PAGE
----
Palesa Madiba, 20, went missing on 12 August while on her way to the UJ's Soweto campus. Picture: Supplied
Palesa Madiba, 20, went missing on 12 August while on her way to the UJ's Soweto campus. Picture: Supplied

Court sentences killer of UJ student to 31 years’ imprisonment

By IOL Reporter Time of article published Feb 26, 2021

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DUMISANI Ronald Mkhwanazi, the man who killed University of Johannesburg student Palesa Madiba in August 2013, has been sentenced.

Breaking down the sentencing, NPA spokesperson, Phindi Mjonondwane, said Mkhwanazi was sentenced to 20 years for murder, three years for the theft of Madiba's phone, eight years for defeating the ends of justice, 10 years for possession of an unlicensed firearm and two years for unlawful possession of ammunition. Some of the sentences were ordered to run concurrently with the murder sentence, resulting in an effective 31 years’ imprisonment.

Mkhwanazi was arrested in December 2015, following the discovery of Madiba's remains in his backyard at his home in Phiri, Soweto.

Madiba went missing on 12 August 2013 after spending the weekend at the Mkhwanazi home, visiting her friend and Mkhwanazi's niece, Tshidi Mkhwanazi.

Tshidi testified as a state witness and told the court that when she left home for work, Madiba was preparing to go the Soweto UJ Campus to attend classes.

She said she got worried when she could not get hold of Madiba on her cellphone later that same day and when she discovered that Madiba never made it to class, nor her family home. This prompted her and Madiba's family to open a missing person's docket.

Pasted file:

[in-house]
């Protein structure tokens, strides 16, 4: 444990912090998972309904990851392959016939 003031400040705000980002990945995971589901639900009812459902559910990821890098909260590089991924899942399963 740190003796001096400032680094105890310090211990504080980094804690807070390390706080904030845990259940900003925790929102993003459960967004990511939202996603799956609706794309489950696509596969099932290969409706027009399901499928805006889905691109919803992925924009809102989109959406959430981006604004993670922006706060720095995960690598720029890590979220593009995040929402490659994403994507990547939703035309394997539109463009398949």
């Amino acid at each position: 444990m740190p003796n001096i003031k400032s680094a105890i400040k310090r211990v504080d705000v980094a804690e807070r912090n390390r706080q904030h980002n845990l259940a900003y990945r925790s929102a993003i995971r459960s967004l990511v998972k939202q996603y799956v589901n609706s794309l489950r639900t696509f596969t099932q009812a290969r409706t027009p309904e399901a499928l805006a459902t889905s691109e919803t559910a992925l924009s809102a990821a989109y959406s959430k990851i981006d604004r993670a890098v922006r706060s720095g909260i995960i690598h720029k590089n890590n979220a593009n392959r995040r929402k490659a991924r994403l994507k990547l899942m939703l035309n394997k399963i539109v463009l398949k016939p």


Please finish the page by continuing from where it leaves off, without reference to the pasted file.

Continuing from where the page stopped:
The police search, together with the family, was unsuccessful until 16 December 2019 when police received information from Mkhwanazi's friend, Richard Mahlangu, that Mkhwanazi told him he had "crushed" Madiba.

Mahlangu had asked about Madiba's whereabouts when Mkhwanazi revealed the details.

The postmortem conducted on Madiba's remains was consistent with Mkhwanazi's admission to Mahlangu. His evidence was corroborated by an expert witness, who testified her skull had been crushed.

Mjonondwane said senior state advocate, Faghre Mohammed, relied on circumstantial evidence to prove Mkhwanazi's guilt as there was no direct evidence from anyone who saw Mkhwanzi killing and/or burying Madiba.

Mohammed said gender based violence was a threat to our nascent democracy and society looked to the court to exterminate it at its roots.

"I therefore request this court to consider aggravating factors such as lack of remorse, concealment of evidence as well as the gruesome actions of the accused as reason enough to impose a sentence in excess of the minimum prescribed sentence of 15 years for murder," Mohammed said.


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